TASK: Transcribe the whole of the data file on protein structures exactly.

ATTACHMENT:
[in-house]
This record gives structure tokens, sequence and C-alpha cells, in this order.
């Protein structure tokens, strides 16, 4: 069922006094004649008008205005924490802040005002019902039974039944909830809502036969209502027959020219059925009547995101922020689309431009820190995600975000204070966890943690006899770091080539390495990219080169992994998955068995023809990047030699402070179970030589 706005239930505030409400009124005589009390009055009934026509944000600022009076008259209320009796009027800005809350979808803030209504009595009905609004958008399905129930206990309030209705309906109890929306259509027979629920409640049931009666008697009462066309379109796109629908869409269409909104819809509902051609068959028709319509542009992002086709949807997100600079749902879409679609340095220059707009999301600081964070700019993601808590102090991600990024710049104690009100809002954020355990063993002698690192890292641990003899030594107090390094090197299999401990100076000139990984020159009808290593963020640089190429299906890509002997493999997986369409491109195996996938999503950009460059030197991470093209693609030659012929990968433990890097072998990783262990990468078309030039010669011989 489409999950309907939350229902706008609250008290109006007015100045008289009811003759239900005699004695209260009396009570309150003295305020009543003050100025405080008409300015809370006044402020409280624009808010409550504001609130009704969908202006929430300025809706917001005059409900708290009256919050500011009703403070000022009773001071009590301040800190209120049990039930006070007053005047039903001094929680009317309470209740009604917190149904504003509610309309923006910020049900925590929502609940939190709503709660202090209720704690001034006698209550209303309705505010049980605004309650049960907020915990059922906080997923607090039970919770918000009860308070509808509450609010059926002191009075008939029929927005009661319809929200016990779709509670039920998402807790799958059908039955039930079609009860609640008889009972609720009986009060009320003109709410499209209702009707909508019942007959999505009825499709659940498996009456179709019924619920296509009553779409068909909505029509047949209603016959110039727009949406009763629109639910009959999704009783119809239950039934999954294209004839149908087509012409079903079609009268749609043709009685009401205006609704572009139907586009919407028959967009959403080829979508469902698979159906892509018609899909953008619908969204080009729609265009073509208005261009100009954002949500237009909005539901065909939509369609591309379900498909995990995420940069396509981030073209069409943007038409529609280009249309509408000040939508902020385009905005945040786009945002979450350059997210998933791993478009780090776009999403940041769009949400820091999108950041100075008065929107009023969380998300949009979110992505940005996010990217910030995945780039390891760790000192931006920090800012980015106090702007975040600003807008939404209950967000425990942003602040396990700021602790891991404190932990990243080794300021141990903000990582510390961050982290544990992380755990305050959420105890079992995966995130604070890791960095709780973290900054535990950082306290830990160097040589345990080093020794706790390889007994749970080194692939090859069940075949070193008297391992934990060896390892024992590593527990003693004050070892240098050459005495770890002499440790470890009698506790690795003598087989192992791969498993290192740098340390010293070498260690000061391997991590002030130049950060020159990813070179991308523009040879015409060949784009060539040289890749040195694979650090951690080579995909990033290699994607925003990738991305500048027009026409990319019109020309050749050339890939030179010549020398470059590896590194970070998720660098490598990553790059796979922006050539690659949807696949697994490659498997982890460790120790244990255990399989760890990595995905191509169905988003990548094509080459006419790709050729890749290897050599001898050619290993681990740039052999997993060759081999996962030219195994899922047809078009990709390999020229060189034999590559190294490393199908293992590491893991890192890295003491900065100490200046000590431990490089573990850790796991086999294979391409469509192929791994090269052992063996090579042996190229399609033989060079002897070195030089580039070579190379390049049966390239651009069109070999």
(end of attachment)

[in-house]
This record gives structure tokens, sequence and C-alpha cells, in this order.
């Protein structure tokens, strides 16, 4: 069922006094004649008008205005924490802040005002019902039974039944909830809502036969209502027959020219059925009547995101922020689309431009820190995600975000204070966890943690006899770091080539390495990219080169992994998955068995023809990047030699402070179970030589 706005239930505030409400009124005589009390009055009934026509944000600022009076008259209320009796009027800005809350979808803030209504009595009905609004958008399905129930206990309030209705309906109890929306259509027979629920409640049931009666008697009462066309379109796109629908869409269409909104819809509902051609068959028709319509542009992002086709949807997100600079749902879409679609340095220059707009999301600081964070700019993601808590102090991600990024710049104690009100809002954020355990063993002698690192890292641990003899030594107090390094090197299999401990100076000139990984020159009808290593963020640089190429299906890509002997493999997986369409491109195996996938999503950009460059030197991470093209693609030659012929990968433990890097072998990783262990990468078309030039010669011989 489409999950309907939350229902706008609250008290109006007015100045008289009811003759239900005699004695209260009396009570309150003295305020009543003050100025405080008409300015809370006044402020409280624009808010409550504001609130009704969908202006929430300025809706917001005059409900708290009256919050500011009703403070000022009773001071009590301040800190209120049990039930006070007053005047039903001094929680009317309470209740009604917190149904504003509610309309923006910020049900925590929502609940939190709503709660202090209720704690001034006698209550209303309705505010049980605004309650049960907020915990059922906080997923607090039970919770918000009860308070509808509450609010059926002191009075008939029929927005009661319809929200016990779709509670039920998402807790799958059908039955039930079609009860609640008889009972609720009986009060009320003109709410499209209702009707909508019942007959999505009825499709659940498996009456179709019924619920296509009553779409068909909505029509047949209603016959110039727009949406009763629109639910009959999704009783119809239950039934999954294209004839149908087509012409079903079609009268749609043709009685009401205006609704572009139907586009919407028959967009959403080829979508469902698979159906892509018609899909953008619908969204080009729609265009073509208005261009100009954002949500237009909005539901065909939509369609591309379900498909995990995420940069396509981030073209069409943007038409529609280009249309509408000040939508902020385009905005945040786009945002979450350059997210998933791993478009780090776009999403940041769009949400820091999108950041100075008065929107009023969380998300949009979110992505940005996010990217910030995945780039390891760790000192931006920090800012980015106090702007975040600003807008939404209950967000425990942003602040396990700021602790891991404190932990990243080794300021141990903000990582510390961050982290544990992380755990305050959420105890079992995966995130604070890791960095709780973290900054535990950082306290830990160097040589345990080093020794706790390889007994749970080194692939090859069940075949070193008297391992934990060896390892024992590593527990003693004050070892240098050459005495770890002499440790470890009698506790690795003598087989192992791969498993290192740098340390010293070498260690000061391997991590002030130049950060020159990813070179991308523009040879015409060949784009060539040289890749040195694979650090951690080579995909990033290699994607925003990738991305500048027009026409990319019109020309050749050339890939030179010549020398470059590896590194970070998720660098490598990553790059796979922006050539690659949807696949697994490659498997982890460790120790244990255990399989760890990595995905191509169905988003990548094509080459006419790709050729890749290897050599001898050619290993681990740039052999997993060759081999996962030219195994899922047809078009990709390999020229060189034999590559190294490393199908293992590491893991890192890295003491900065100490200046000590431990490089573990850790796991086999294979391409469509192929791994090269052992063996090579042996190229399609033989060079002897070195030089580039070579190379390049049966390239651009069109070999």